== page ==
beam electrons reinforce and sustain the cylindrical beam approximation. The cylindrical
beam approximation will be addressed in the next section.
Initially since the discharge is assumed quasi-neutral, the electron beam experiences a
repelling force since n~e (~
t  0)  1 . As the background electrons leave the electron beam
region, a state of equilibrium on the beam electrons will be reached in a time duration which
~
will be denoted as the pinch time, Tpinch where the net force acting on the beam is zero. The
equilibrium condition, in terms of the potential energy that the beam is accelerated through,
is

~
~
n~e (T pinch )  n~i  n~b 1  2V

(2.70)
Since it is assumed that the background electron trajectories internal to the electron
beam are not influenced by the electron beam’s focusing magnetic field, the expressions for
the electron density as determined in Section II is representative of the electron background
density given on the left hand side of Eq. (2.70).
57
In the case where the beam is less dense than the background plasma ( n~b  1) the
solution found in Case 3, Eq. (2.39) can be combined with Eq. (2.70) in order to solve for
~
Tpinch .
2
~


2n~b  1  n~i   (n~i  n~b )T pinch
~ ~ ~
~
~
ni  nb 1  2V  ni  nb  2

~
~ ~
~ ~ ~ 2
 2nb  1  ni T pinch  0.5(ni  nb )T pinch  2 


(2.71)
Using the quadratic formula and retaining the physically realizable solution (t>0) gives:
 
~
n~b  n~i  2n~b  1  n~i  n~bV
~
T pinch 

n~i  n~b  n~bV~
(n~  n~ )
i
b
2
(2.72)
 
~
~
 4(n~i  n~b ) 2n~b  1  n~i  n~bV  6n~b  6n~i  2n~bV
n~  n~  n~ V~
i
b

1
2
b
In the case where the beam density is just as dense as the background ion density
n~b  n~i , Case 1 solution should be used. Combining Eq. (2.23) with Eq. (2.70) and assuming
~
the beam is non-relativistic, and then solving for Tpinch gives the following solution.
~
T pinch 
(2.73)
1
~  2
~
niV
58
When the beam is much more dense than the plasma ( n~b  1 ) the solution of Case 2
~
is used in the same manner to solve for Tpinch .
~
T pinch 





~
 n~i  n~b 1  2V 2n~b  2n~i  1
1
ln 

~
1  2V n~b  n~i
2(n~b  n~i ) 

(2.74)
As will be shown, as the beam density approaches the plasma density from its larger
side, Case 2 does not yield a good approximation to the electron density and the pinch time.
~
Case 4b provides a better fit and is used to determine T pinch in the parameter region as
~
n~b 1 . However, because of the complexity of the solution of Case 4b, Tpinch is solved
numerically in brute force fashion, using Eq. (2.49) to find the point in time at which Eq.
(2.70) is satisfied. Or in other words, the program checks the value of Eq. (2.49) each point
in time until Eq. (2.70) is satisfied and this value of time is recorded for various values of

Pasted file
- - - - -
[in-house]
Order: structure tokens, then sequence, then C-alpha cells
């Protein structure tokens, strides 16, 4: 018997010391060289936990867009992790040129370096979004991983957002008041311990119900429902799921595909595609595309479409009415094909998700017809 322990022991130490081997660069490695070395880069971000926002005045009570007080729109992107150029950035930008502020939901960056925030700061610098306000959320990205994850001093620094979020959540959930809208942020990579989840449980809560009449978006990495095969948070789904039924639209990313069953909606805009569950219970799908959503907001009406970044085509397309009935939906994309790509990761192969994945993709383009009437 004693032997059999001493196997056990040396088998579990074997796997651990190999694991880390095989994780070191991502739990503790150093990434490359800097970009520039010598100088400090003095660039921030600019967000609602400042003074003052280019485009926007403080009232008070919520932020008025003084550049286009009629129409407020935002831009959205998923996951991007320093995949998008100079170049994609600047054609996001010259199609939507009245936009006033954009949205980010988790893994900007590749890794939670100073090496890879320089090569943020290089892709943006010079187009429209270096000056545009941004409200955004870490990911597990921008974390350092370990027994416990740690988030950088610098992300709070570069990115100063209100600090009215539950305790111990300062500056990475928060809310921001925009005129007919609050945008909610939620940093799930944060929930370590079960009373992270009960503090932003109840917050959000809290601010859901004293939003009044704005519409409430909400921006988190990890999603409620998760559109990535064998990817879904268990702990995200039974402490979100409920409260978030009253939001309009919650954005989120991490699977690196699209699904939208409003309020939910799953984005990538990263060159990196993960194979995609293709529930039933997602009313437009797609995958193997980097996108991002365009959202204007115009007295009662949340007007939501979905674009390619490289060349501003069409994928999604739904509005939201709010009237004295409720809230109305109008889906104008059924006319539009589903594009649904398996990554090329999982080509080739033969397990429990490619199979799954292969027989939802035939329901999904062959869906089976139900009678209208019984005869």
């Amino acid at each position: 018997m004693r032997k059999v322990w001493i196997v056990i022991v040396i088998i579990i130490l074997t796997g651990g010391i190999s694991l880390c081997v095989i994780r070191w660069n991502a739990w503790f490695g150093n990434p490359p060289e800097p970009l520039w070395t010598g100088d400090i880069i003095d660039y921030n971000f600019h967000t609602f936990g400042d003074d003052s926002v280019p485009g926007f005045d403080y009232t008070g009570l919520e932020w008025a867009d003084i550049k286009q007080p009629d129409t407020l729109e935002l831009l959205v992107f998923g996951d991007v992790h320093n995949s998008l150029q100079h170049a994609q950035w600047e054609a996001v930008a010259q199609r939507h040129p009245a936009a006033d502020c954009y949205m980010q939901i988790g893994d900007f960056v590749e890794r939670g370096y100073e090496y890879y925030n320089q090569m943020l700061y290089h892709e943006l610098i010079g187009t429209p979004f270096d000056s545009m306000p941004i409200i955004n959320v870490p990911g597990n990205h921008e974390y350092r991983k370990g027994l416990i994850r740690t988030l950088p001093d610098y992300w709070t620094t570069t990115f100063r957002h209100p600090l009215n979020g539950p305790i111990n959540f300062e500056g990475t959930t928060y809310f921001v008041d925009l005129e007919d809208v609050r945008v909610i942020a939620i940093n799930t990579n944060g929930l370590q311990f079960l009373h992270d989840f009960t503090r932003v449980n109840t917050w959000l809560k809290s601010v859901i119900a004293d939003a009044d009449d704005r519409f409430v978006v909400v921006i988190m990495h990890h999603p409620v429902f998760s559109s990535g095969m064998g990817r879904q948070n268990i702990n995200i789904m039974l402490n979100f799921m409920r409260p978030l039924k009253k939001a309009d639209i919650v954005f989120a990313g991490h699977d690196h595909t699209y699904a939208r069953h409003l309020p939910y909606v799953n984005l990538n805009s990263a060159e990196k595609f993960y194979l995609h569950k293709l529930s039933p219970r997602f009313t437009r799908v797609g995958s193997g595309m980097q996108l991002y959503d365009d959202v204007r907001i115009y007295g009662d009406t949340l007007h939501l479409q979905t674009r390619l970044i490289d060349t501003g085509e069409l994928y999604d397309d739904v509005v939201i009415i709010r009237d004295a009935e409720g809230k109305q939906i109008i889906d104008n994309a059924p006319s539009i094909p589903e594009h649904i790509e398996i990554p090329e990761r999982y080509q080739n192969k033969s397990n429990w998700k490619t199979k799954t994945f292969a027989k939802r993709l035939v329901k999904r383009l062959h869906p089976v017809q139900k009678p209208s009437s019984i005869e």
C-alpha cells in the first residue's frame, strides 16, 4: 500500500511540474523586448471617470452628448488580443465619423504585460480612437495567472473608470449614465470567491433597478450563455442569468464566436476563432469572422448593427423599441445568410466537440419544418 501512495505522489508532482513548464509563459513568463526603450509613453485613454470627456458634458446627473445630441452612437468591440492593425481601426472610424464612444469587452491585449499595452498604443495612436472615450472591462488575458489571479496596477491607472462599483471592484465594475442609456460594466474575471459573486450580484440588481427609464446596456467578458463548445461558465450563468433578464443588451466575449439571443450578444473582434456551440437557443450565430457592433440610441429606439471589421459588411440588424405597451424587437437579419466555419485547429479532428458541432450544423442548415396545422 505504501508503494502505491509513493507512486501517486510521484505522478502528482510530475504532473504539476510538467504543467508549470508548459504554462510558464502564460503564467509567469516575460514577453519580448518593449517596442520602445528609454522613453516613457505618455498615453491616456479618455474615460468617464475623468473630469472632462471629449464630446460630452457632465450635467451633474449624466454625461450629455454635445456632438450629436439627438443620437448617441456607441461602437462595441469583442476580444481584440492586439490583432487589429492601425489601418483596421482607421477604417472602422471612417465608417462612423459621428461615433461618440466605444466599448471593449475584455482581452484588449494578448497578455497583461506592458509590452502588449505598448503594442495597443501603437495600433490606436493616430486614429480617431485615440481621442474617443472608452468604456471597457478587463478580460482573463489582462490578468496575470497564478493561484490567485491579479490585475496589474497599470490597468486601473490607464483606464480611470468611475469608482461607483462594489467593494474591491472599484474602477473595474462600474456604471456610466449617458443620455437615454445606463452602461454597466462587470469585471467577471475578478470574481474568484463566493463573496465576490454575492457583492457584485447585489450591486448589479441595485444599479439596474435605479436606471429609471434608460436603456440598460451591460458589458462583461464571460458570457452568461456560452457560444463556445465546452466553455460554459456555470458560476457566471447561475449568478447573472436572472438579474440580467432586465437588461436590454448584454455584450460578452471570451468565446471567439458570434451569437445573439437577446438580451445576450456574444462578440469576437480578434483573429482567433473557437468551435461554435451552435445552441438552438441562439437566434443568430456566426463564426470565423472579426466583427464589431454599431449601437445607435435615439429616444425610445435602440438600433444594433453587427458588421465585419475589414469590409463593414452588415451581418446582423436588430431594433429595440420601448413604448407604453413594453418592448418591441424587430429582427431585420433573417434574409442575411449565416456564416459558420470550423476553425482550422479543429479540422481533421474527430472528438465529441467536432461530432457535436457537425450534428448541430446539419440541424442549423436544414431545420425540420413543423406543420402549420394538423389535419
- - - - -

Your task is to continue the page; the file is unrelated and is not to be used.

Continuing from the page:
~
n~b and V .
59
Figure 2.3 Normalized time required for the beam to achieve equilibrium and transition from expansion to
contraction. Solid lines a, b, c, and d correspond to the normalized beam energies
~
~
V  0.001 , V  0.032 ,
~
~
V  0.0556 , and V  0.32 consecutively. Region A, B(case 1 region), C, D, and E are denoted by dotted
vertical lines are represent the various partitions of the parameter space where different solutions are valid.
Region A corresponds to Case 3, Region B to Case 1, Region C to Case 4b, and Region E to Case 2. Free
expansion times at 10% expansion and 20% expansion are represented by the dashed lines. The intersection
between each solution (curves a-b) and the 10% expansion line gives the limit for the validity of this method.
~
Figure 2.3 depicts the normalized pinch time T pinch over the entire normalized beam
~
density n~b parameter space bounded by the free expansion time T fe of the electron beam
(dashed curve) given by Eqs. (2.62) and (2.63). The plot is divided into 5 discrete regions
60
labeled as A, B, C, D, and E. Region A corresponds to the parameter space n~b  1 . Eq.
(2.39) [Case 3] is used to characterize the pinch time in this region. Region B is the n~b  1
point. The exact nonlinear solution to the density equation (Case 1, Eq. (2.23)) is used. The
pinch time is identified as a large dot in the figure. Case 4b [Eq. (2.49)] describes the pinch
time in region C where n~b  1 . The extent of this region was chosen such that the error
between the exact nonlinear solution and the approximate solution deviated by no more than
10% difference in final time (final time estimated to be the time elapsed after reaching 90%
of the final value). Region E, where the parameter space n~b  1 , is characterized by the
approximate solution Case 2 [Eq. (2.34)]. As n~b approaches 1, Case 2 deviates significantly
from the exact solution. Consequently, the normalized density that demarcates the 10% error
from the exact solution provides an upper bound for region D. In region D, the approximate
solutions from either extremes yield an error that exceeds 10%. In this region, one can
interpolate between the endpoints of region C and E to obtain a reasonable pinch time since
the approximation in regions C (Case 4b) and E (Case 2) respectively overestimates and